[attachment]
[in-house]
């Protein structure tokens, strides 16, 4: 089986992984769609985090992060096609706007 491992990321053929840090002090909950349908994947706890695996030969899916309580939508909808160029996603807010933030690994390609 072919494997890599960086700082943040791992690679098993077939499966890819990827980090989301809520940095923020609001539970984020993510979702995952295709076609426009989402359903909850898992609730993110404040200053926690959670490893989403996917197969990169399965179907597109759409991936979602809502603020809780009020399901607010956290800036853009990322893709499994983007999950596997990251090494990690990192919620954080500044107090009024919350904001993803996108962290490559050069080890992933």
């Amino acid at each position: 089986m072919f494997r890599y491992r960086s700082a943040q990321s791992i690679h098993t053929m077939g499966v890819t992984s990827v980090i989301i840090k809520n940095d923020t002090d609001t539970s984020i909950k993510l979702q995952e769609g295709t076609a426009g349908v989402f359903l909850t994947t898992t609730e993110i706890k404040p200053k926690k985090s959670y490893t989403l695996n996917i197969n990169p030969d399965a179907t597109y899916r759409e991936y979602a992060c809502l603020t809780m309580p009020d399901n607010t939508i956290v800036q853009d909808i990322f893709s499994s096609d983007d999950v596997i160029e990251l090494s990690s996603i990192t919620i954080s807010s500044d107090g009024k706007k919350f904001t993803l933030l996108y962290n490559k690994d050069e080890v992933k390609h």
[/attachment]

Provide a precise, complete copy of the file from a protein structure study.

[in-house]
């Protein structure tokens, strides 16, 4: 089986992984769609985090992060096609706007 491992990321053929840090002090909950349908994947706890695996030969899916309580939508909808160029996603807010933030690994390609 072919494997890599960086700082943040791992690679098993077939499966890819990827980090989301809520940095923020609001539970984020993510979702995952295709076609426009989402359903909850898992609730993110404040200053926690959670490893989403996917197969990169399965179907597109759409991936979602809502603020809780009020399901607010956290800036853009990322893709499994983007999950596997990251090494990690990192919620954080500044107090009024919350904001993803996108962290490559050069080890992933």
């Amino acid at each position: 089986m072919f494997r890599y491992r960086s700082a943040q990321s791992i690679h098993t053929m077939g499966v890819t992984s990827v980090i989301i840090k809520n940095d923020t002090d609001t539970s984020i909950k993510l979702q995952e769609g295709t076609a426009g349908v989402f359903l909850t994947t898992t609730e993110i706890k404040p200053k926690k985090s959670y490893t989403l695996n996917i197969n990169p030969d399965a179907t597109y899916r759409e991936y979602a992060c809502l603020t809780m309580p009020d399901n607010t939508i956290v800036q853009d909808i990322f893709s499994s096609d983007d999950v596997i160029e990251l090494s990690s996603i990192t919620i954080s807010s500044d107090g009024k706007k919350f904001t993803l933030l996108y962290n490559k690994d050069e080890v992933k390609h």